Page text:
My doctor told me to go on a bland diet after surgery. What can I actually eat?
When prescribed a bland diet, people often feel doomed to culinary purgatory. Gone are all their favorite foods and spices, like garlic, onions, hot pepper, curry, or pizza. But bland doesn’t necessarily mean blah.
Bland foods, which are generally easier to digest, are recommended for a variety of digestive disorders, including digestive upset, nausea, diarrhea, bowel surgery, or for mouth sores. The range of acceptable foods is wide and will vary from person to person, depending on the severity of your condition. It’s best to start with a strict diet. Once your symptoms are under control and with the guidance of your healthcare team, you can experiment by adding foods that are more challenging.
General guidelines for a bland diet call for low fiber (no high-fiber cereals or whole grains), cooked/soft foods, and very mild spices. Avoid gas-forming vegetables, such as cabbage, cauliflower, broccoli, and beans. You also might do better with canned or cooked fruit rather than raw. I also recommend staying away from fatty foods, such as fried food, nuts, full-fat dairy, cream sauces, rich pastries, potato chips, and other fried salty snacks.
That being said, there still are lots of options. For protein, try baked or poached chicken and mild, white fish. Boiled eggs or mild cheeses might also be tolerated. Starchy foods, like white bread, sweet or white potatoes, low-fiber cereal, and pasta are good choices. You can add mild seasonings, such as salt, rosemary, parsley, basil, dill, ginger, fennel, and bay leaves. Leeks or scallions can add some flavor without being too harsh if used in small amounts and as tolerated. Mild vegetables, such as carrots, string beans, chard, red peppers, and summer squash should be cooked, not raw. Best cooking methods are baking, steaming, boiling, and poaching – in other words, wherever you can minimize the amount of fat.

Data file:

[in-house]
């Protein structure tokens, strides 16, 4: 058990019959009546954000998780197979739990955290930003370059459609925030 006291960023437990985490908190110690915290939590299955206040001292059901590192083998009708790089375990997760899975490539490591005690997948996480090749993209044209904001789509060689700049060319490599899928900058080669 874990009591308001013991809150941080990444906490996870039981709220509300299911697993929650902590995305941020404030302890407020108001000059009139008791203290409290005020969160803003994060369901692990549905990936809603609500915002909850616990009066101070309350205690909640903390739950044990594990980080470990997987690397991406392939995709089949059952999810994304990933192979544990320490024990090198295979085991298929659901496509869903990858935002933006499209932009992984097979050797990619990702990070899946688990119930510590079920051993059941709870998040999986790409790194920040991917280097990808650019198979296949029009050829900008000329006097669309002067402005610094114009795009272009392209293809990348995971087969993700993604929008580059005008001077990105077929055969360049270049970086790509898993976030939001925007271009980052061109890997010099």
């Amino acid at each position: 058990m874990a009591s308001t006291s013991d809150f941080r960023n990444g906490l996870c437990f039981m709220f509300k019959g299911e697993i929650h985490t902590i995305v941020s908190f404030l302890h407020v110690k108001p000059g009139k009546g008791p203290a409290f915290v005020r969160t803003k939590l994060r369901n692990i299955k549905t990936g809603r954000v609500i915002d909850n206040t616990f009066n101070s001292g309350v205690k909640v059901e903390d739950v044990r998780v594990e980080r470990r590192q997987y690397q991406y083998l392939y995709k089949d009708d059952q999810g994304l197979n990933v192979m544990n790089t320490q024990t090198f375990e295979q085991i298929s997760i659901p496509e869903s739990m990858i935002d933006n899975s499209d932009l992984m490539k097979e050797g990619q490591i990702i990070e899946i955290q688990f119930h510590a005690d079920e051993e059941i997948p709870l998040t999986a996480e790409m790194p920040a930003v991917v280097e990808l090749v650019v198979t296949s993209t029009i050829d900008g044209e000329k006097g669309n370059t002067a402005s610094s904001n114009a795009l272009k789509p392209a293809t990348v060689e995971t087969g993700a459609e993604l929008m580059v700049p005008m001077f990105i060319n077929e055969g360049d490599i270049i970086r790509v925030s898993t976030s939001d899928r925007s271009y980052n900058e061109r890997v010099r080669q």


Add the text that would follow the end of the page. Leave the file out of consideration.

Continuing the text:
The goal of a bland diet is to reduce digestive symptoms or for healing the digestive tract. So, start slow and work your way forward as you are directed by your doctor or registered dietitian.
Esther Trepal is a retired registered dietitian who spent the majority of her career working with people affected by chronic illnesses; including HIV/AIDS, cancer, diabetes, and heart disease. Through individual counseling as well as community presentations and lectures, Esther’s focus was on maximizing the impact of diet to support the well-being of her clients. She graduated with an MS from Columbia University in New York City in 2001.